California City Okays Eminent Domain to Seize Underwater Mortgages

Published September 11, 2013

A city of 105,000 persons near San Francisco, Calif., has become the first municipality in the nation to approve seizing “underwater” mortgages.

The Richmond City Council approved the measure in September on a 4-3 vote. Under eminent domain, a government may seize property for a public purpose. City officials say that purpose is to keep properties out of foreclosure and avoid blight. A mortgage is “underwater” when the amount owed exceeds the value of the property.

The proposal had the backing of Mayor Gayle McLaughlin. Barring legal challenges that are already underway, city staff will work with San Francisco-based Mortgage Resolution Partners LLC to implement the plan. The city will acquire the loans for less than the properties are valued and then sell them to MRP, which will receive a fee for every mortgage that is acquired before reselling them for a profit. The mortgages would be refinanced with principal on the loans reduced to lower monthly payments and avoid foreclosures.

“This is a gross abuse of eminent domain that will raise homeownership costs in the Richmond area as banks and investors treat the market there with the caution of those who’ve discovered rule of law and contracts is no longer defended by local authorities,” said Anthony Randazzo, director of economic research for Los Angeles-based Reason Foundation.

‘The Definition of Crony Capitalism’

“It is easy to understand frustration with financial institutions who contributed to the housing mess nationwide, but that is no cause to force mortgage investors, which range from big banks to teachers pension funds, to take losses on mortgages they don’t want to modify,” Randazzo said. “This particular situation is made even worse when you consider the cronyism of a private company—Mortgage Resolution Partners—colluding with public officials on the eminent domain authorization for which homes will be seized below mortgage value by government and then sold to MRP who will then resell the cheaper mortgages back into the marketplace at a profit. It’s the definition of crony capitalism.”

Richmond in August tried to buy hundreds of underwater mortgages but was rebuffed.

“[Wells Fargo] does not have the contractual authority to sell the loans and is not aware of any other party having the contractual authority to sell the loans or consider your offer,” wrote David Gorsche, the bank’s assistant general counsel, in response to the city’s purchase offer.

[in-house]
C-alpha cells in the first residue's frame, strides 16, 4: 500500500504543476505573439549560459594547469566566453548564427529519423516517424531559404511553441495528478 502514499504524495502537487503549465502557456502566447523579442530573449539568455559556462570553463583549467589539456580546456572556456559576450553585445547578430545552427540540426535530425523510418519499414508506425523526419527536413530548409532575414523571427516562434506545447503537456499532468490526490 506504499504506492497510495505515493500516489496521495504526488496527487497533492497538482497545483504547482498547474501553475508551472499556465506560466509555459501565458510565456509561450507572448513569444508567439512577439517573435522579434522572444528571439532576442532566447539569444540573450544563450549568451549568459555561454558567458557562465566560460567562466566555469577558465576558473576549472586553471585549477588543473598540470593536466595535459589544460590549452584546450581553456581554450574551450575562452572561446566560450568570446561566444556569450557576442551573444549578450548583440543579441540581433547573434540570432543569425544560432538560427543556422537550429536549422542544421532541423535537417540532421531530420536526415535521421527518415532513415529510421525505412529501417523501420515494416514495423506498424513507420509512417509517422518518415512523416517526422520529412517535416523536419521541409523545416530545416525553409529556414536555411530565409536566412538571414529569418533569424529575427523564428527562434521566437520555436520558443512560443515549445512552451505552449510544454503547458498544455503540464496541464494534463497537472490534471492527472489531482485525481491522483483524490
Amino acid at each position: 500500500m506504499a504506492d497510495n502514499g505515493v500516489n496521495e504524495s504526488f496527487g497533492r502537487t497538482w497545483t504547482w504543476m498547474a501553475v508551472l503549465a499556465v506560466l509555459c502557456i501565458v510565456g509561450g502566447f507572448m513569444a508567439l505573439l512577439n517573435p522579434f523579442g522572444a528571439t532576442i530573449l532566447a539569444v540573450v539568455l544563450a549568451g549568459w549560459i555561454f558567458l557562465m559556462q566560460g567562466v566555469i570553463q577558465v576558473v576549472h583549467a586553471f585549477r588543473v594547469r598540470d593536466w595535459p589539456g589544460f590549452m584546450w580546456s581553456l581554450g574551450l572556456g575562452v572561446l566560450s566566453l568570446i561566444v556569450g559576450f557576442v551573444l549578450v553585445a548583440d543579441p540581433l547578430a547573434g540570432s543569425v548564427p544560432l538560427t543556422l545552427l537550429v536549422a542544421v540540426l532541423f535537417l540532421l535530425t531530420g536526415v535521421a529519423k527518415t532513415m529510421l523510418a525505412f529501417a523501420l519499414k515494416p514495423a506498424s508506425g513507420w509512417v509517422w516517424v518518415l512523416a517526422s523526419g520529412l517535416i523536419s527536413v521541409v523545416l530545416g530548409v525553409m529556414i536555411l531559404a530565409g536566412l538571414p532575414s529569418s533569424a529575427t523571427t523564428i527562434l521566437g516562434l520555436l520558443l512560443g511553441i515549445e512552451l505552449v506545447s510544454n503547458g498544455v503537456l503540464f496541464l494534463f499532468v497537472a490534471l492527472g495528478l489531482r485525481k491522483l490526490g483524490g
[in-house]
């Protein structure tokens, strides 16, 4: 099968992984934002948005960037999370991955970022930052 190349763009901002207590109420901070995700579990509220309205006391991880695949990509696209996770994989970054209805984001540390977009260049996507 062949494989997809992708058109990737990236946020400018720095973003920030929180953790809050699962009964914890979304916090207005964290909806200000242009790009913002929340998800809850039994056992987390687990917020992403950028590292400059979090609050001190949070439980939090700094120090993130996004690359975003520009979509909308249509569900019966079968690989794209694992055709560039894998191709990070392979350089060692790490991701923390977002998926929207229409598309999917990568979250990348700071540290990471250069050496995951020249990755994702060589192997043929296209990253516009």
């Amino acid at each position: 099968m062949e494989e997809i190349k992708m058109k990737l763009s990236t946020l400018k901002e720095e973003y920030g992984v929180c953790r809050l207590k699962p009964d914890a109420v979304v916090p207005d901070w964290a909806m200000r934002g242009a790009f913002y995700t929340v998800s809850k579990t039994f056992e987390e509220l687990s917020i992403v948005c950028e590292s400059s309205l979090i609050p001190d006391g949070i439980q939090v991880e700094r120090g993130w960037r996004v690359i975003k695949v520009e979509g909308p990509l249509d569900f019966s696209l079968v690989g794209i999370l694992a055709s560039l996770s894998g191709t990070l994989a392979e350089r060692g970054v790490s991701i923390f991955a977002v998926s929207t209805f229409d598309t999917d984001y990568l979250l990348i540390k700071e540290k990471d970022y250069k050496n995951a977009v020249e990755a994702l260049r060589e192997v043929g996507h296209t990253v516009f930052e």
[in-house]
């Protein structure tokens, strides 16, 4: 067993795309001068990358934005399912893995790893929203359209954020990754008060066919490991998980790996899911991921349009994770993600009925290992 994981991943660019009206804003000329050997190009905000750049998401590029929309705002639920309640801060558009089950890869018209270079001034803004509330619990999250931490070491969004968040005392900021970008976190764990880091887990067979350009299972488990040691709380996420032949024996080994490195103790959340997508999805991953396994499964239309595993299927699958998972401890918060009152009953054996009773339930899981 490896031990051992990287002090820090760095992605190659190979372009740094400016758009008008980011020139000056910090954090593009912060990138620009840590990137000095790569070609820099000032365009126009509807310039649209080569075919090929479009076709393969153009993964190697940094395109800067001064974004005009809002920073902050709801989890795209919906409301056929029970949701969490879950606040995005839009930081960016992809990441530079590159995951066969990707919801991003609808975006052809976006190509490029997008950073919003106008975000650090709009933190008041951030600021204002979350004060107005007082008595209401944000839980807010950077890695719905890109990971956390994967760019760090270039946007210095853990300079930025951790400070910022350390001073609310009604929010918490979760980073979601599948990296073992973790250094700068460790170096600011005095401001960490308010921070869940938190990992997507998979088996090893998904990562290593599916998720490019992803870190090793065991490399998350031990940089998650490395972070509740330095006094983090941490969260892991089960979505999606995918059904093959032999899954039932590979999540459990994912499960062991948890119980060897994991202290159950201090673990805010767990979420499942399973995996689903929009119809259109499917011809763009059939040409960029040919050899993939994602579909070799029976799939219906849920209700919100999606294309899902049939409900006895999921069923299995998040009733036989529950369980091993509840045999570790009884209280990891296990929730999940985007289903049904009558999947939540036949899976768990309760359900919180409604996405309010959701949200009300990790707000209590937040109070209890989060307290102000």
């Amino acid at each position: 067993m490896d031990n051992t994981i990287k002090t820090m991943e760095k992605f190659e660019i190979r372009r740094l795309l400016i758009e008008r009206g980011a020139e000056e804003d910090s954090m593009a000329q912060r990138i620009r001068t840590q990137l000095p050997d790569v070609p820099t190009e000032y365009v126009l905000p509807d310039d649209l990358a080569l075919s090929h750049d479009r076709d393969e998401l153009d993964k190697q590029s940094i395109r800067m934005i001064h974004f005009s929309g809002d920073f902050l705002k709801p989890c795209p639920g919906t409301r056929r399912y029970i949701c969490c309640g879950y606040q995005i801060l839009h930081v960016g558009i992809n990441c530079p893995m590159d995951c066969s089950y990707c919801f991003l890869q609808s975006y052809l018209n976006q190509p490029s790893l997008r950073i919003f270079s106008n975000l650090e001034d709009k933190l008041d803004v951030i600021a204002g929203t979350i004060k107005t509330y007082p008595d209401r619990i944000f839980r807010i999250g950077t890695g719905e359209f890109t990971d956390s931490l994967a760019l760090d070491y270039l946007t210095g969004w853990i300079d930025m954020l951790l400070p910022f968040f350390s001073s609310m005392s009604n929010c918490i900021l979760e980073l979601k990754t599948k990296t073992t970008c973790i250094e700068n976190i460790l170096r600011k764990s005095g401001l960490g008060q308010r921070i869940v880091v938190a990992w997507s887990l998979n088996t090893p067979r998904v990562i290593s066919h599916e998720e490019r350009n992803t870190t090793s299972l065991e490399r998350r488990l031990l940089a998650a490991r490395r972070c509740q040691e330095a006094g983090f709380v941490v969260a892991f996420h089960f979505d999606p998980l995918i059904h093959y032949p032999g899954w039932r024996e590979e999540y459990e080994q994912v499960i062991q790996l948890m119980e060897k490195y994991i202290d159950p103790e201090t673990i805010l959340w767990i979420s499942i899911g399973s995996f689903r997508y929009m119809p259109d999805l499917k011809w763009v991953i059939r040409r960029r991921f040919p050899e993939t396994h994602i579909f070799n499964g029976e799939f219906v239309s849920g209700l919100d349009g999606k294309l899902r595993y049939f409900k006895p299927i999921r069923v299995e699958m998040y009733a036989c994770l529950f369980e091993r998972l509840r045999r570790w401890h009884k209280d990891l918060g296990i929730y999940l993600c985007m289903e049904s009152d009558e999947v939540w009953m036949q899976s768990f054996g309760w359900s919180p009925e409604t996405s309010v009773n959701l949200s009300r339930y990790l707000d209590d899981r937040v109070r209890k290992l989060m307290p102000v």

No Allowance for Voluntary Sales

On its Web site, MRP tacitly acknowledges Gorsche’s statement: “Private securitization trusts [of which Wells Fargo is one] hold approximately $1.1 trillion of loans; we could offer to buy their underwater loans, but their trust agreements do not allow for voluntary sales. Eminent domain allows us to purchase those loans as well as related second mortgage loans if the holders of the seconds are also unable (or unwilling) to sell. Eminent domain is a way to successfully consolidate ownership of a homeowner’s mortgage loans in the hands of someone with the economic incentive and freedom to modify or otherwise resolve them.”

MRP disputes the legal arguments against using eminent domain to acquire mortgages, writing, “the Contract Clause has never been thought to protect against the exercise of the power of eminent domain.”

MRP has been floating the idea in various places around the country. The City of North Las Vegas rejected a similar proposal from MRP one week earlier. San Bernardino County in California has also rejected the plan.

Jeffrey Wright is a Richmond-area real estate broker and former president of the West Contra County Association of Realtors who says the mayor and majority of the City Council are “on a social justice crusade. They believe the housing problem was created by the mortgage industry, so it’s necessary for the city to take action to save the residents.”

Most Mortgages Current on Payments

But like Reason Foundation’s Randazzo, Wright says the main beneficiaries will be MRP and its investors. The city has already identified 624 mortgages it wants to acquire, and 444 of them are “performing” mortgages, meaning the borrowers are current on their payments and in no danger of foreclosure.

“Only 180 of the 624 mortgages are non-performing,” Wright said. “I have a list of all those properties in my hand as we speak. The city gets portrayed as heavily minority concentration, a certain income class. When I look at the list of homes that have been identified [for mortgage seizure], the vast majority of them are in the nicer areas of town.”

He said the consequences of the city’s decision to use eminent domain to seize mortgages for MRP “will be a decline in property values and increased costs to consumers to obtain mortgages” because of the added risks lenders now face in Richmond.

Federal Govt., Legal Challenges

Many in the finance and real estate industries oppose the process, as do federal government officials. The Federal Housing Finance Agency recently announced it would require the government-sponsored mortgage agencies Fannie Mae and Freddie Mac to reduce or stop doing business where such proposals get approved. That could put an end to mortgage refinancing in Richmond.

Even before the City Council’s approval, the plan had sparked a legal challenge. Mortgage investors have sued through Wells Fargo & Co., Deutsche Bank AG, and Bank of New York Mellon to block the plan, arguing it violates Constitutional protections against impairing private contracts.